Verisimilitude at #digped

ELMENDORF AIR FORCE BASE, Alaska -- An MRI machine with a breast coil attachment is ready for use at the 3rd Medical Group here, Oct. 9. The breast coil attachment allows the MRI to detect breast cancer cells within its patients, allowing the 3rd MDG to conduct all breast cancer testing in house. (U.S. Air Force Photo/ Staff Sgt. Joshua Garcia)

Validity “means that a work seeks verisimilitude; it evokes in readers a feeling that the experience described is lifelike, believable, and possible, a feeling that what has been represented could be true” (Ellis, Adams, & Bochner, 2011, p.284)

“Lie down on the bed, chest down with your breasts in the holes, hands above your head” the MRI technician says to me, with a caring inflection in his voice.

I follow the directions of the MRI tech. I can feel the IV in my arm tug a little as I hop onto the cold bed and position myself. Lying on my stomach with my breasts sticking down through the holes. I find myself thinking about how surreal this entire experience is. The MRI tech places earphones on my head and asks “are you comfortable”? I wouldn’t exactly call this position comfortable, but I can manage it.

“I’ll be just on the other side of the glass. Squeeze the ball of you need out of the machine. I will talk to you throughout the scan. OK?” he asks as he prepares to leave the room and begin collecting the images that will help determine the extent of my cancer.

I feel my elbows bumping up against the sides as the bed slowly moves into the MRI machine. I am surprised by just how small it is. I’m thankful that I’m looking down and not up, so that I don’t feel that my world is collapsing in on me. I take a deep breath.

“The first scan will be two minutes”, I hear him say through the MRI speakers. Then it begins. A whirring that reminds me of passing fire trucks, following by clicking and shaking. Whirs, honks, and other sounds that remind me of the sounds of the alarms and shakes of the first container ship we travelled on back in 2008. I’m transported to the Bahamas, watching as the cranes that remind of me of the four legged creatures in Star Wars load and stack containers, shaking the entire ship when the large deck covers are put in place. I am brought back to reality when the tech says “we are going to put the contrast now, you will feel a warm sensation. The next scan will be 5 minutes”.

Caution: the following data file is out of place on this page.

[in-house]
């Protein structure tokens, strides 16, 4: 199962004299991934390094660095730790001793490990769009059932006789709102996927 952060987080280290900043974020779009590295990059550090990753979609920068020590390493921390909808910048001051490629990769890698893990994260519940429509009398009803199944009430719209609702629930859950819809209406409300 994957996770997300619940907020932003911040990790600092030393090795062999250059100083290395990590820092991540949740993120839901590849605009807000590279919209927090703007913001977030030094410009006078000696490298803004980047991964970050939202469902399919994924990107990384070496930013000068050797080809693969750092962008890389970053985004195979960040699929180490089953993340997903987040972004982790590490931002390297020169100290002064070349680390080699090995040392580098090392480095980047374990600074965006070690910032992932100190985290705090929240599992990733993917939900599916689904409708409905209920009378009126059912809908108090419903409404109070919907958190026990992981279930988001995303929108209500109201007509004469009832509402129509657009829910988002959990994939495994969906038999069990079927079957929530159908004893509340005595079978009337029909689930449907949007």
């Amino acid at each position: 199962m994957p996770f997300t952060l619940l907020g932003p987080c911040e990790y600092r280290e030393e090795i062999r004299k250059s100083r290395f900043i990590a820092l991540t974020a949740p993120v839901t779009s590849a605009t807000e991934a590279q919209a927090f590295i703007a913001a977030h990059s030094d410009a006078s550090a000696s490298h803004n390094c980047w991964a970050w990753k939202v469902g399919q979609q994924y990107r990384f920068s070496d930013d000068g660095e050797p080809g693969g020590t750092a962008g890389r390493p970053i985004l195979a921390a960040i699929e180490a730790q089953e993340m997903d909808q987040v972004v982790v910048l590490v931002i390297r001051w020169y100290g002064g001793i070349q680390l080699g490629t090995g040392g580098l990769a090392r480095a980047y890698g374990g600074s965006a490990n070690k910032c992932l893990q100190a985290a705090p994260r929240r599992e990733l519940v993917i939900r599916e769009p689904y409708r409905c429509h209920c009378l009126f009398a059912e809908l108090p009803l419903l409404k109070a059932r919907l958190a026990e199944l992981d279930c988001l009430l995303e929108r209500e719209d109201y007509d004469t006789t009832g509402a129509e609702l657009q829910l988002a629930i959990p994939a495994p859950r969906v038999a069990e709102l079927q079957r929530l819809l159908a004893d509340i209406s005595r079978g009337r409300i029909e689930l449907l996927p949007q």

Yesterday, I gave a brief (about 8 minute) presentation at Digital Pedagogy Lab Institute (DPLI) about my dissertation research. As part of the presentation I told two short stories – the second one is what I shared above.

After the presentation, I had several people talk to me at different times. One person mentioned that listening to my story about the MRI brought back memories of a time her son had to have an MRI. Another person shared that her sister was a breast cancer survivor, and that some of what I talk about really resonated with her.

In my dissertation work, when I step up to the front of the room and read my stories, I am struck by how people come to me afterwards and tell me how the stories resonated with some aspect of their lives. This is what I believe Ellis, Adams, & Bochner mean when they speak of verisimilitude.

During out track at DPLI, we have talked about how each person hears the story in a different way. Personally, I find it particularly rewarding to have those quiet conversations afterward, when someone tells me what they heard when I told my story. That is the validity in the research that I do.

Mostly, my goal in writing this post is to share and say thank-you to those who have told me how my work has resonated with them.

Does this story resonate with you? I’d love to hear your story. 

Feature image: Public domain

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